When I'm 64: Peggy Pape

Apr 13, 2016

This profile is part of KCUR’s occasional series, Aging in Place. We’re showcasing the many different faces of 64 in metro Kansas City. 

Name: Peggy Pape

Residence: Kansas City, Missouri

Occupation: Office manager at Parkville Presbyterian Church for 26 years

What does 64 feel like? “The reality of aging really never came to my mind until my mother’s passing, which was four years ago. My daughter the day of the funeral said, ‘You realize you’re the matriarch of the family now.’ And I decided right then and there I really didn’t want to be the matriarch of the family. I wanted to back up a little bit.”

What’s the biggest surprise or disappointment for you at this stage in your life? “I feel like I’m in a good place in my life. I don’t really feel like I have to necessarily impress anyone. I am who I am. I’m just trying maybe to age gracefully, and not just grow old. I think there’s a real important difference in those two things.”

When do you think you’ll retire and what will that look like? “I really had hoped to work another three or four years because I feel that I do serve a ministry here ... I’d like to stay awhile longer as long as I’m somewhat functional. I don’t multitask as well as maybe I used to.”

Do you plan to spend the rest of your life in the KC area? “I was born and raised in Kansas City, and I lived out of state for about three years and then had the opportunity to come back. I love the city. For a while, the plan was to snowbird some other place. I’m not sure if that’s going to come to fruition. I now have grandchildren here in the metropolitan area, and that’s maybe a bit of a pull to maybe keep my roots here but still do some traveling.”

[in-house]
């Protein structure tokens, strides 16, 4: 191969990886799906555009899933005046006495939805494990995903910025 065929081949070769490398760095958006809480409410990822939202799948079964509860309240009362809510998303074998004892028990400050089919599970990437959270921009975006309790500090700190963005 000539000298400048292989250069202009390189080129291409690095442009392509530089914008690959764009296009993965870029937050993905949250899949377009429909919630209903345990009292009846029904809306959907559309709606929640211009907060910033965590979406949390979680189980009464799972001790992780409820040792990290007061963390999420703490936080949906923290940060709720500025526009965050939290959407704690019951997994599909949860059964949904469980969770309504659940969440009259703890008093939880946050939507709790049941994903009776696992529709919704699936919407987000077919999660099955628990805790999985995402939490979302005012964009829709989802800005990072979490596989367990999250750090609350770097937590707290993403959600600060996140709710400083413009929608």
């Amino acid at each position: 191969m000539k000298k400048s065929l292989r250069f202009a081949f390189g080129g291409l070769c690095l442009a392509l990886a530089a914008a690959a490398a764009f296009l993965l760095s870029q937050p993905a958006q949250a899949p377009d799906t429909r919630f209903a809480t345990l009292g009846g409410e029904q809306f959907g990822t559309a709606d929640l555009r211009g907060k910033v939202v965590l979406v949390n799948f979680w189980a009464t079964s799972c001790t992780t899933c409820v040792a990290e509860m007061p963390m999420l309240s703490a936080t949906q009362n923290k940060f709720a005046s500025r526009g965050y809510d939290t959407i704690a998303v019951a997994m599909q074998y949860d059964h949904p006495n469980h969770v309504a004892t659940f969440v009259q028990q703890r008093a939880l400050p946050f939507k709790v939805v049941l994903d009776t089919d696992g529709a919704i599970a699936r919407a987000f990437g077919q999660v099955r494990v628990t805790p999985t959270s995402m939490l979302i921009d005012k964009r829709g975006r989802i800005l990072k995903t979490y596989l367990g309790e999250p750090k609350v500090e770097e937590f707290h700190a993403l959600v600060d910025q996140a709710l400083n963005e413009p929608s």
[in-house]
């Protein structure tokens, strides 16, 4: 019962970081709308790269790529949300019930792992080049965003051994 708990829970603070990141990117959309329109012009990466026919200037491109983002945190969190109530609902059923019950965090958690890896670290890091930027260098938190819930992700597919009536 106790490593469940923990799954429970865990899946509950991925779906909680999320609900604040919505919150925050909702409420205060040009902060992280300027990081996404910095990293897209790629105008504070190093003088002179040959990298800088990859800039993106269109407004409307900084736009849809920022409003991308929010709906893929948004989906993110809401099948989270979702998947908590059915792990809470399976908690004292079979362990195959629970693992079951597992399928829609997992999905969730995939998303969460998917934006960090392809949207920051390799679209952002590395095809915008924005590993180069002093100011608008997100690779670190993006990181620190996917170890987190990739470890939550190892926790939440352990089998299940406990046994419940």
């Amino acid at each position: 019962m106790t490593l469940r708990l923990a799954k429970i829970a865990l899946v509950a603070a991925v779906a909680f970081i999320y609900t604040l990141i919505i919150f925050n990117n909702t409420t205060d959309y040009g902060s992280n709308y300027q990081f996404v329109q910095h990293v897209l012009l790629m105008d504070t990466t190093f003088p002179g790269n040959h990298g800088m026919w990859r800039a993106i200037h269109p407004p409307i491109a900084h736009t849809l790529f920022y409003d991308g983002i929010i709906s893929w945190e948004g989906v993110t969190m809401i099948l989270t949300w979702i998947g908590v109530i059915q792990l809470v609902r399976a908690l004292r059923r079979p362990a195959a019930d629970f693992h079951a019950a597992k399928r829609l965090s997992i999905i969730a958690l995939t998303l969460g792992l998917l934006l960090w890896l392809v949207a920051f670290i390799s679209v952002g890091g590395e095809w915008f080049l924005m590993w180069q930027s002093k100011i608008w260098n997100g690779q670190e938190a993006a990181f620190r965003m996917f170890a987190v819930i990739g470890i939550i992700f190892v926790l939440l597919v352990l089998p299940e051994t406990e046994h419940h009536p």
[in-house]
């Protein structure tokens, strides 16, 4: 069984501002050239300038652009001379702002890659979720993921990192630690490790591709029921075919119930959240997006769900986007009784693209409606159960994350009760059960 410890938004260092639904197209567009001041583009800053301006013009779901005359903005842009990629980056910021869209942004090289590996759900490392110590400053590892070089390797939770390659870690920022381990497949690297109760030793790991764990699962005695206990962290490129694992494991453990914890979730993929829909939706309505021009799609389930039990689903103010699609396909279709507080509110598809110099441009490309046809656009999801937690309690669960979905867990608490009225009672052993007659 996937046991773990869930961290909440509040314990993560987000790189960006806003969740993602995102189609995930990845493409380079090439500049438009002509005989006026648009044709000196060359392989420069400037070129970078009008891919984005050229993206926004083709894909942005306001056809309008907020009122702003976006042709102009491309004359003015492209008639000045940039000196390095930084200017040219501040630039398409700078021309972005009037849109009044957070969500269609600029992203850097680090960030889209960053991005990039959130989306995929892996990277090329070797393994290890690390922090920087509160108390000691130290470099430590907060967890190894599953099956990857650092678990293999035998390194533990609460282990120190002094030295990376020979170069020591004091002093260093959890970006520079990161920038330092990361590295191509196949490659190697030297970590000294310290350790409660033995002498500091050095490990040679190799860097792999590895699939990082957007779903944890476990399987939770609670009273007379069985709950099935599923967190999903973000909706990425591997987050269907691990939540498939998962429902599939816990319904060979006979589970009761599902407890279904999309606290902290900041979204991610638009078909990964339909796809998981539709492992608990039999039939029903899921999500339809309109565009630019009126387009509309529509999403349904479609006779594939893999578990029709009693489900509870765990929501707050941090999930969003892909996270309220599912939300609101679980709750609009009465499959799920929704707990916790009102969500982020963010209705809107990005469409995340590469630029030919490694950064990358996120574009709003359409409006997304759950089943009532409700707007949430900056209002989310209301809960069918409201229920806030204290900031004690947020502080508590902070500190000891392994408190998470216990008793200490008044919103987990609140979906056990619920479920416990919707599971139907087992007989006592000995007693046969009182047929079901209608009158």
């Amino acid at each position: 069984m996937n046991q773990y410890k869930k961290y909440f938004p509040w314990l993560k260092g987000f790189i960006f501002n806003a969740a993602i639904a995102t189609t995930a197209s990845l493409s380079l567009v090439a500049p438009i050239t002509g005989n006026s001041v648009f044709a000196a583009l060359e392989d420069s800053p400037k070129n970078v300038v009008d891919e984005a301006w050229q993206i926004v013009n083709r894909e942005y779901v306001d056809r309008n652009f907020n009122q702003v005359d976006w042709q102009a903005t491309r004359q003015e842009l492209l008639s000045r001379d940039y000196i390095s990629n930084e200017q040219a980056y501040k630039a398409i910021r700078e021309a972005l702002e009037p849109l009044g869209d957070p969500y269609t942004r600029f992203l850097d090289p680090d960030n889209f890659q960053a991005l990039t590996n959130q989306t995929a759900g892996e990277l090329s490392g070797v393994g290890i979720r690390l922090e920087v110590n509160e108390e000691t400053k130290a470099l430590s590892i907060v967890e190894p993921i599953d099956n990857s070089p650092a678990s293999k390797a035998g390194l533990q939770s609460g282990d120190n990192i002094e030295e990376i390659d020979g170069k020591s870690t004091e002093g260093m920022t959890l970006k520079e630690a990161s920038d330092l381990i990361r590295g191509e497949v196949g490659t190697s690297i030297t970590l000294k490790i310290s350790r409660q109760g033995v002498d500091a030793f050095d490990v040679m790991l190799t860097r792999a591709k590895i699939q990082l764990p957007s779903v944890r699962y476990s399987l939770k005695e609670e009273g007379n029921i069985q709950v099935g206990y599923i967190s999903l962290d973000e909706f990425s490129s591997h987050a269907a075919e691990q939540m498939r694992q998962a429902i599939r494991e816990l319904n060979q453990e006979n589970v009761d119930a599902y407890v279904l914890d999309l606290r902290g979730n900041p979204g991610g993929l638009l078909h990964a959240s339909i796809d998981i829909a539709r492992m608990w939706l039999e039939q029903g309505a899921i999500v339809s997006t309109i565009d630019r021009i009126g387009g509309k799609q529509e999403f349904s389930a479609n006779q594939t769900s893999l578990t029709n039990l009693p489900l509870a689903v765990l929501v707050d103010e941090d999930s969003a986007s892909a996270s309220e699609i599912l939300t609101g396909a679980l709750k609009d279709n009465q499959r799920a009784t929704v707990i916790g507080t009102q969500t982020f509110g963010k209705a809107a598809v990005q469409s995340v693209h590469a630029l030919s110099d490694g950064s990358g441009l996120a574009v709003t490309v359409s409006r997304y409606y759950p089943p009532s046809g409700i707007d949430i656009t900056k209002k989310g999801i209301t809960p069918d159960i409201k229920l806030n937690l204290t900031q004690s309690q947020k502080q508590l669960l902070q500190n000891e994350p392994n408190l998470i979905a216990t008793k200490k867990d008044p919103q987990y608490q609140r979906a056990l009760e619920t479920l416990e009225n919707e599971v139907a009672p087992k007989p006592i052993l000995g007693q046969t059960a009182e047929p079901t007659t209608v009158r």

What’s your biggest worry? “Probably health. I’ve had a couple health situations over the last five years I really hadn’t planned on. I think it’s just trying to stay healthy and do all the right things and maybe make some life changes to help extend your lifespan. I think more of us are very attentive to that than we used to be.”

Do you feel you get the support you need from your family, friends and community? “We talk about being 64 — maybe it is the old 54. You see people of my generation doing so many other wonderful things, starting new careers, starting new businesses. You thought, ‘Well, once you’ve retired, you’re done.’ I think the city offers a lot of opportunities for volunteering and being able to help mentor in areas that you have some expertise. I think Kansas City is a great place to be.”

What’s on your bucket list? “My husband and I have been to 37 countries. And so this summer — my last ‘bucket’ trip — is to Japan. We’re going to go to Japan and hitting South Korea and Russia to add just a few more.”

What do you think is the defining moment of your generation? “I think we’ve made amazing advancements in medical science and technology. If someone had told me I’d be walking around with this little thing we call phones that are basically handheld computers, I wouldn’t have believed that.

“I think we’ve made great strides in a lot of social justice issues - racism, women’s rights. As far as the the sexuality issues, same gender, I think we’ve just come an amazing way. We still have a lot of work to do in all those areas. Just seeing how things were back when I was growing up and today, things have changed that I wasn’t sure would ever change.”

What’s your favorite song? “It probably is an old one, ‘My Funny Valentine.’”

Elle Moxley is a reporter for KCUR. You can reach her on Twitter @ellemoxley.